Artificial Diamonds, or Found Success

A few years back I heard a tale about the first creation of artificial diamonds. I think it was the GE corporation that was trying to make diamonds for industrial purposes (and NOT to get rich in the jewelry market), but the tale I heard and/or read was that diamonds were first synthesized in the 1950’s, and recently scientist went back and researched the original process, "recreating" the steps that lead to the discovery. Anyway, in going back through the journals and papers of the time, modern scientists discovered that the original data were wrong, and that the diamonds that they thought were created were actually diamonds that had been intentionally seeded to start the crystal growth! However, the experiment was a success, because the process was right, and the artificial diamond industry was born, even if on an incorrect premise.

Here’s why I’m mentioning this: I’ve been writing about a VB creation of mine called ChipWits. I started it years ago, got off to a slow start, and then not quite two years ago found a Commodore 64 version of it, and with a C64 emulator was able to see how the program was supposed to work (instead of relying on 20 year old memories), and ultimately got a near-Beta quality program finished. I never got much further 1-1/2 years ago, however because I thought I had a serious bug somewhere. I owned a 1984 Mac version of ChipWits, and still have the disks and documentation. Within the manual, there are print-outs of sample ChipWit IBOL programs. (Not listings per se, because IBOL, the "Icon-Based Operating Language" was entirely graphic, and programs consisted of collections of the various IBOL "chips.") One of the sample programs was OctoBuster, which worked in the Octopus Garden maze (8 paths lead off a central room, with treasures at the end of each path). Well, I duplicated the Octopus Garden maze from the C64 version in my version of ChipWits, entered the manual’s OctoBuster program, and … it didn’t work. The poor robot just spun around in circles, going nowhere. Obviously, I had an error deep in my ChipWit version, or so I thought. I hunted for a while, but after not finding anything blatant, I lost some degree of interest, and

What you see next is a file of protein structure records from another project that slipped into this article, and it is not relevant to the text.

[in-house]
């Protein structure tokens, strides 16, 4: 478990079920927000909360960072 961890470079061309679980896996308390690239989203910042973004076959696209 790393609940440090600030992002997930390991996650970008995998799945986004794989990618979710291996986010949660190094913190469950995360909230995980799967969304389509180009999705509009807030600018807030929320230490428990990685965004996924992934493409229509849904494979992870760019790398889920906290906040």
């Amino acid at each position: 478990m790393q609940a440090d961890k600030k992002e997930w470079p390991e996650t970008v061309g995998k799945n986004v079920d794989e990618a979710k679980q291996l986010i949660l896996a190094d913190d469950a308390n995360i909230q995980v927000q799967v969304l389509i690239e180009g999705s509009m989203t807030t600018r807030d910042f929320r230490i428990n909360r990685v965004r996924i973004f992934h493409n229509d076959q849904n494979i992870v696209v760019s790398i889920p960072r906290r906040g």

Recently (like in the past few weeks), I found other bloggers who wrote about ChipWits (the original Mac version), and in contacting some of them I started thinking again about my program and the problems therein. Something made me look at the C64 version of OctoBuster, and lo and behold, it was different than the printed manual version! I saved a copy of my OctoBuster (from the manual), entered the C64 program, and IT WORKED! The little robot bugger actually walks down each of the paths, finds the treasure at the end, and walks back to the main room, using the stack to keep track of the moves it made so it can return semi-efficiently. Cool.

I’m still in a little bit of shock over this. I had the program working for 18 months, but didn’t know it because the test data was bad. Who’da thought?

There’s still more coding to be done, but I’m pleased with what I’ve got. I’m gonna go look for some more artificial diamonds.


About Mr. I

After 17 years as a PC Software Engineer I gave it all up in 2000 to become a High School Computer Teacher
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